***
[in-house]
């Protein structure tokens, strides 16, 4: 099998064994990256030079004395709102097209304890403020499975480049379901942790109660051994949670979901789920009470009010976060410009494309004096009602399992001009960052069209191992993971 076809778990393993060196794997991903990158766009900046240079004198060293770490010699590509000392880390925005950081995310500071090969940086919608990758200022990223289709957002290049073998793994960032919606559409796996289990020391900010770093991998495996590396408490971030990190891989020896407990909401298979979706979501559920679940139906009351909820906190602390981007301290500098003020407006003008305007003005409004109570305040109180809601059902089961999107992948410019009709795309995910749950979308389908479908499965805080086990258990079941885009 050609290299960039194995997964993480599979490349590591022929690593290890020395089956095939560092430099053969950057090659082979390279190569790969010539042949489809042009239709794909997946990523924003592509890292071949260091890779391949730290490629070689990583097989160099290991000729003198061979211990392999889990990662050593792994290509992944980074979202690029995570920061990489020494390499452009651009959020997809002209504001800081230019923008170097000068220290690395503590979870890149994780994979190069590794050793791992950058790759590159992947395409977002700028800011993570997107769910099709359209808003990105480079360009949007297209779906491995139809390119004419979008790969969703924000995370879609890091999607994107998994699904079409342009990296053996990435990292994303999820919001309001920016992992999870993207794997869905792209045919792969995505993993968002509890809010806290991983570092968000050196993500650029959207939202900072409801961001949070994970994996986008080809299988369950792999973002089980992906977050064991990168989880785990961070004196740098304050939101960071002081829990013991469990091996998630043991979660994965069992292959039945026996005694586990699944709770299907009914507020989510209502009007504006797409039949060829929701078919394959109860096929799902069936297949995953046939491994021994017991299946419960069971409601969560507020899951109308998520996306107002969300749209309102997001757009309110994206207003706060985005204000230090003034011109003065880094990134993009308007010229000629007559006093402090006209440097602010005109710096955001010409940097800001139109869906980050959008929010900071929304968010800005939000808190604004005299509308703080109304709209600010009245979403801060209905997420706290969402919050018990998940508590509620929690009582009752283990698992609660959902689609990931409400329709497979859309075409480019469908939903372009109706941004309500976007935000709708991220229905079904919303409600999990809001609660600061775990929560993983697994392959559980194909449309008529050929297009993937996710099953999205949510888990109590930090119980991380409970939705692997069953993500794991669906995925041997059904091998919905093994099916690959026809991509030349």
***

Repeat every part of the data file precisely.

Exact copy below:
[in-house]
């Protein structure tokens, strides 16, 4: 099998064994990256030079004395709102097209304890403020499975480049379901942790109660051994949670979901789920009470009010976060410009494309004096009602399992001009960052069209191992993971 076809778990393993060196794997991903990158766009900046240079004198060293770490010699590509000392880390925005950081995310500071090969940086919608990758200022990223289709957002290049073998793994960032919606559409796996289990020391900010770093991998495996590396408490971030990190891989020896407990909401298979979706979501559920679940139906009351909820906190602390981007301290500098003020407006003008305007003005409004109570305040109180809601059902089961999107992948410019009709795309995910749950979308389908479908499965805080086990258990079941885009 050609290299960039194995997964993480599979490349590591022929690593290890020395089956095939560092430099053969950057090659082979390279190569790969010539042949489809042009239709794909997946990523924003592509890292071949260091890779391949730290490629070689990583097989160099290991000729003198061979211990392999889990990662050593792994290509992944980074979202690029995570920061990489020494390499452009651009959020997809002209504001800081230019923008170097000068220290690395503590979870890149994780994979190069590794050793791992950058790759590159992947395409977002700028800011993570997107769910099709359209808003990105480079360009949007297209779906491995139809390119004419979008790969969703924000995370879609890091999607994107998994699904079409342009990296053996990435990292994303999820919001309001920016992992999870993207794997869905792209045919792969995505993993968002509890809010806290991983570092968000050196993500650029959207939202900072409801961001949070994970994996986008080809299988369950792999973002089980992906977050064991990168989880785990961070004196740098304050939101960071002081829990013991469990091996998630043991979660994965069992292959039945026996005694586990699944709770299907009914507020989510209502009007504006797409039949060829929701078919394959109860096929799902069936297949995953046939491994021994017991299946419960069971409601969560507020899951109308998520996306107002969300749209309102997001757009309110994206207003706060985005204000230090003034011109003065880094990134993009308007010229000629007559006093402090006209440097602010005109710096955001010409940097800001139109869906980050959008929010900071929304968010800005939000808190604004005299509308703080109304709209600010009245979403801060209905997420706290969402919050018990998940508590509620929690009582009752283990698992609660959902689609990931409400329709497979859309075409480019469908939903372009109706941004309500976007935000709708991220229905079904919303409600999990809001609660600061775990929560993983697994392959559980194909449309008529050929297009993937996710099953999205949510888990109590930090119980991380409970939705692997069953993500794991669906995925041997059904091998919905093994099916690959026809991509030349």